the General Assembly or the executive branch, in partnership with local governments,
formally study the needs of veterans and their families in Virginia and the impact of those
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needs on state and local government. The outcome of the study should be a plan for the
provision of support for veterans.
C. LEGISLATION TO SUPPORT
1. Local Option for Setting the Opening Day of School (Donley & Krupicka). Current
Virginia law prohibits school divisions from beginning the school year before Labor Day,
although exceptions are allowed for school systems that experience a significant number
of closures due to bad weather. Many school systems believe they would improve
student performance, especially on State-required standardized tests, if they could begin
the school year sooner. This proposal would allow each school board to set the beginning
of the school year on whatever day it deems appropriate.
2. Supplier Diversity in Contracting (Councilwoman Hughes). The City will support
legislation that will make supplier diversity in State government contracting a priority.
3. Anti-bullying legislation (Human Rights Commission). The City will support legislation,
if introduced, which would amend the existing anti-bullying statute to include sexual
orientation and gender identity, and the perception thereof, in the definition of bullying.
North Carolina's statute has the following language:
"Bullying or harassing behavior includes, but is not limited to, acts reasonably perceived as
being motivated by any actual or perceived distinguishing characteristic, such as race, color,
religion, ancestry, national origin, gender, socioeconomic status, academic status, gender
identity, physical appearance, sexual orientation, or mental, physical, developmental, or
sensory disability, or by association with a person who has or is perceived to have one or
more of these characteristics. "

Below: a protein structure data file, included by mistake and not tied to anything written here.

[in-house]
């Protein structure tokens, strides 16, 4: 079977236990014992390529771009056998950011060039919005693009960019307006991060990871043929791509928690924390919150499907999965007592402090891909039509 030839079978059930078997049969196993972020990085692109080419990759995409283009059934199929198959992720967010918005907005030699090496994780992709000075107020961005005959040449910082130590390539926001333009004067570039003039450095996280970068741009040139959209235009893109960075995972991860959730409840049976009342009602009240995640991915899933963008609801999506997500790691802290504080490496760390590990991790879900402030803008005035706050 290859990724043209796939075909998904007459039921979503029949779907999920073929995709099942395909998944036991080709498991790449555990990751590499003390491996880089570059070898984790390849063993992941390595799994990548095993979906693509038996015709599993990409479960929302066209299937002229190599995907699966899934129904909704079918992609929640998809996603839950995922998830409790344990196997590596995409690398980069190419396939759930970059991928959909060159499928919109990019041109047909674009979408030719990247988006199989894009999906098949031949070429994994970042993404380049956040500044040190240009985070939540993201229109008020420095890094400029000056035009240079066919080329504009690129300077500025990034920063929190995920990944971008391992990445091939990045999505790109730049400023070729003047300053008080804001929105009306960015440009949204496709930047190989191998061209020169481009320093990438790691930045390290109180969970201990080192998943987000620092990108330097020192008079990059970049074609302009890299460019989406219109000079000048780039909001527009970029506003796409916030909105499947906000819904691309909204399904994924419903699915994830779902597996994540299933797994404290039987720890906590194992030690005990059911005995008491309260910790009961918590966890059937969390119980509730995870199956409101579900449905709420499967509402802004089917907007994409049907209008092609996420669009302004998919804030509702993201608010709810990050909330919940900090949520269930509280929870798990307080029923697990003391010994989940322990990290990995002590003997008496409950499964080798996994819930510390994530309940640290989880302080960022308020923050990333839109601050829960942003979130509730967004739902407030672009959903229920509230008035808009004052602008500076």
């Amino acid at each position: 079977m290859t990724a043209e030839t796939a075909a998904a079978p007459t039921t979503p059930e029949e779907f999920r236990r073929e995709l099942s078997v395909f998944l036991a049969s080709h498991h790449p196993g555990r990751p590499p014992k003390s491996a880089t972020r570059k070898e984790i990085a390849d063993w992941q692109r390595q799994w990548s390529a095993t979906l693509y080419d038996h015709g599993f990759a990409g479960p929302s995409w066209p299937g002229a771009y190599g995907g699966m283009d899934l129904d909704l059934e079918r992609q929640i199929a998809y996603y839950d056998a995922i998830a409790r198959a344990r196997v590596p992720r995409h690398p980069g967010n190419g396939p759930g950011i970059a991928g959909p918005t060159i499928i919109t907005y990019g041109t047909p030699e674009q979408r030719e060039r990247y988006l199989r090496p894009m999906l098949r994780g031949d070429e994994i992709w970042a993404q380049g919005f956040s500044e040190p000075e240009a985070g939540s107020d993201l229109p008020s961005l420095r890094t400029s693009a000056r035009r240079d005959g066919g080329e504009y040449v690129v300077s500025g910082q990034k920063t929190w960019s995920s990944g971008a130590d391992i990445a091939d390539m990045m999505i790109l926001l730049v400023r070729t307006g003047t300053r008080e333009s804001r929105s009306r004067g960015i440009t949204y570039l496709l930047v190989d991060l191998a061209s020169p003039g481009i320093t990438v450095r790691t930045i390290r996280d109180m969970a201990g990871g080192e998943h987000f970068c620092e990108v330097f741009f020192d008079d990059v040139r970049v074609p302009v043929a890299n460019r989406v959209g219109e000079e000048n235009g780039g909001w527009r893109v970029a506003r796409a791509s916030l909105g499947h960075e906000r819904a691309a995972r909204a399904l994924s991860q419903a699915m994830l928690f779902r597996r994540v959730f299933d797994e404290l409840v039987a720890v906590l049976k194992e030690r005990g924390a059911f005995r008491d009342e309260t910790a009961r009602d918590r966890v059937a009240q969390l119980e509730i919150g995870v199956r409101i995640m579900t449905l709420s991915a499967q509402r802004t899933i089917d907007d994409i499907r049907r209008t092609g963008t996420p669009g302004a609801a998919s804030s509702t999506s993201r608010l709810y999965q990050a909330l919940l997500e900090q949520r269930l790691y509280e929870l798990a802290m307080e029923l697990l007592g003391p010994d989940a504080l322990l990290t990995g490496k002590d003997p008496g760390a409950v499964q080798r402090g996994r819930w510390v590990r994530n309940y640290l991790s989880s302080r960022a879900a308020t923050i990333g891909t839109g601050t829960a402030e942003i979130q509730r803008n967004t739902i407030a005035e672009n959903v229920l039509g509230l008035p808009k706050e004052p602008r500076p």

43 states have anti-bullying laws; 7 states have no anti-bullying laws. One state has a
cyber-bullying law but no anti-bullying law.
4. Stop for Pedestrians (Transportation Commission). For a number of years, the City had
legislation introduced that would have revised the State's crosswalk laws so that drivers
would have been required to stop--not just yield-to pedestrians in crosswalks where the
speed limit was 35 mph or less. The legislation never passed, and for strategic reasons
(we seemed to be losing ground rather than gaining), the City stopped asking for the
legislation, hoping that legislators from other parts of the State would introduce it. This
has not yet happened. The Transportation Commission has asked that we continue to
support such legislation if it is introduced.
5. NVAN Platform (Commission on Aging). The Commission on Aging asks that the City
support the legislative platform of the Northern VA Aging Network, which includes a
number of requests for appropriations as State revenues rebound in the future:
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Protect older and vulnerable adults by criminalizing their financial
exploitation.
Support visitability and accessibility options for new single family homes.
Ensure that nursing home residents receive notice of the right to return to a
nursing home following a hospital stay.
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Budget Priorities
Support services that keep older adults in their home and communities.
Build a quality long-term care workforce.
Support public guardianship/conservatorship services for vulnerable, at-risk
adults.
Continuing Concerns
Provide a Community-based Continuum of Psychiatric Care.
Promote Livable Communities.
Provide access to Respite for Virginia's Caregivers.
Support Long-Term Care Ombudsman staffing by the State.
Improve voting access.
The City has supported the NV AN platform for a number of years; this allows
Commission members to lobby (as Alexandria Commission members) for its
components.
6. The Alexandria Economic Opportunities Commission recommends that the City support
legislation at the 2012 General Assembly session that would assist low income
Virginians. Such legislation could include proposals such as:
. A tax incentive for businesses in Virginia that hire low-income Virginia residents
as employees (validated through payroll records and/or audit);
. Tax incentives and State funding for existing Virginia businesses to promote onthe-job training for new hires and apprenticeship programs for low-income and/or
unemployed Virginians in professional and skilled industries;
. Re-establishment, with funding, of the Virginia Housing Trust Fund to provide
more affordable housing in Alexandria and throughout Virginia; and
. The restoration of State funding to Community Action Agencies.
7. Implement Regional Crisis Intervention & Stabilization for Individuals with Mental